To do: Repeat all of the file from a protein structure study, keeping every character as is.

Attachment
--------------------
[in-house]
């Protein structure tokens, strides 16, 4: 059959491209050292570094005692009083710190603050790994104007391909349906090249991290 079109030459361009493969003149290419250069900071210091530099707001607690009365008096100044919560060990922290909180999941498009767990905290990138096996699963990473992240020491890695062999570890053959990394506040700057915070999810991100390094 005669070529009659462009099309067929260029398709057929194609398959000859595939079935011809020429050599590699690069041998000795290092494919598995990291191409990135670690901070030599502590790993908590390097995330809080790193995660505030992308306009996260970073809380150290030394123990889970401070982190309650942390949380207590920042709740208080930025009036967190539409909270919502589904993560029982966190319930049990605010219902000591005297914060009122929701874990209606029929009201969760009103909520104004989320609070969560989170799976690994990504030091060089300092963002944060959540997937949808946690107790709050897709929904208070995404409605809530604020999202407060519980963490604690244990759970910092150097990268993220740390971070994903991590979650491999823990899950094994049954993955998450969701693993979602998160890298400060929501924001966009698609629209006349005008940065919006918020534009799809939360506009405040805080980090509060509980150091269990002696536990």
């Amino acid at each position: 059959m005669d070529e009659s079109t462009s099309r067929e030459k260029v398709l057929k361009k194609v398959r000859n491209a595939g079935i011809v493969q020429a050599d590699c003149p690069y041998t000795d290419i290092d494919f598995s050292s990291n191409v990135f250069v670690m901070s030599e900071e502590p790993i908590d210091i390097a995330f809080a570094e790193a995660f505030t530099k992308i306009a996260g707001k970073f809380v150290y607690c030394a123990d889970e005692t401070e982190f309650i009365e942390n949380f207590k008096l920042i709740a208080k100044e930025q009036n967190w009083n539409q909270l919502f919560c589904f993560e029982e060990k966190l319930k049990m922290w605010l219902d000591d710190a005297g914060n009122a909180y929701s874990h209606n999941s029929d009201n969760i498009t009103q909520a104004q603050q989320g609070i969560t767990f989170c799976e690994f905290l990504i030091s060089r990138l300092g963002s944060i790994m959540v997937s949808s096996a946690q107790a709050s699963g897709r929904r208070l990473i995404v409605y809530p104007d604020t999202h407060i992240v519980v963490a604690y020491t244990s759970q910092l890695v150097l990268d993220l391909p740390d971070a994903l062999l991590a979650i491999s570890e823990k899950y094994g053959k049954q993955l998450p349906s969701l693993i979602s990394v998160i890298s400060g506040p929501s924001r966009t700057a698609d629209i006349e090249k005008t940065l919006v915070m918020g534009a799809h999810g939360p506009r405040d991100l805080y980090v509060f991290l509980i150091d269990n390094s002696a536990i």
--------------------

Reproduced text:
[in-house]
């Protein structure tokens, strides 16, 4: 059959491209050292570094005692009083710190603050790994104007391909349906090249991290 079109030459361009493969003149290419250069900071210091530099707001607690009365008096100044919560060990922290909180999941498009767990905290990138096996699963990473992240020491890695062999570890053959990394506040700057915070999810991100390094 005669070529009659462009099309067929260029398709057929194609398959000859595939079935011809020429050599590699690069041998000795290092494919598995990291191409990135670690901070030599502590790993908590390097995330809080790193995660505030992308306009996260970073809380150290030394123990889970401070982190309650942390949380207590920042709740208080930025009036967190539409909270919502589904993560029982966190319930049990605010219902000591005297914060009122929701874990209606029929009201969760009103909520104004989320609070969560989170799976690994990504030091060089300092963002944060959540997937949808946690107790709050897709929904208070995404409605809530604020999202407060519980963490604690244990759970910092150097990268993220740390971070994903991590979650491999823990899950094994049954993955998450969701693993979602998160890298400060929501924001966009698609629209006349005008940065919006918020534009799809939360506009405040805080980090509060509980150091269990002696536990």
């Amino acid at each position: 059959m005669d070529e009659s079109t462009s099309r067929e030459k260029v398709l057929k361009k194609v398959r000859n491209a595939g079935i011809v493969q020429a050599d590699c003149p690069y041998t000795d290419i290092d494919f598995s050292s990291n191409v990135f250069v670690m901070s030599e900071e502590p790993i908590d210091i390097a995330f809080a570094e790193a995660f505030t530099k992308i306009a996260g707001k970073f809380v150290y607690c030394a123990d889970e005692t401070e982190f309650i009365e942390n949380f207590k008096l920042i709740a208080k100044e930025q009036n967190w009083n539409q909270l919502f919560c589904f993560e029982e060990k966190l319930k049990m922290w605010l219902d000591d710190a005297g914060n009122a909180y929701s874990h209606n999941s029929d009201n969760i498009t009103q909520a104004q603050q989320g609070i969560t767990f989170c799976e690994f905290l990504i030091s060089r990138l300092g963002s944060i790994m959540v997937s949808s096996a946690q107790a709050s699963g897709r929904r208070l990473i995404v409605y809530p104007d604020t999202h407060i992240v519980v963490a604690y020491t244990s759970q910092l890695v150097l990268d993220l391909p740390d971070a994903l062999l991590a979650i491999s570890e823990k899950y094994g053959k049954q993955l998450p349906s969701l693993i979602s990394v998160i890298s400060g506040p929501s924001r966009t700057a698609d629209i006349e090249k005008t940065l919006v915070m918020g534009a799809h999810g939360p506009r405040d991100l805080y980090v509060f991290l509980i150091d269990n390094s002696a536990i």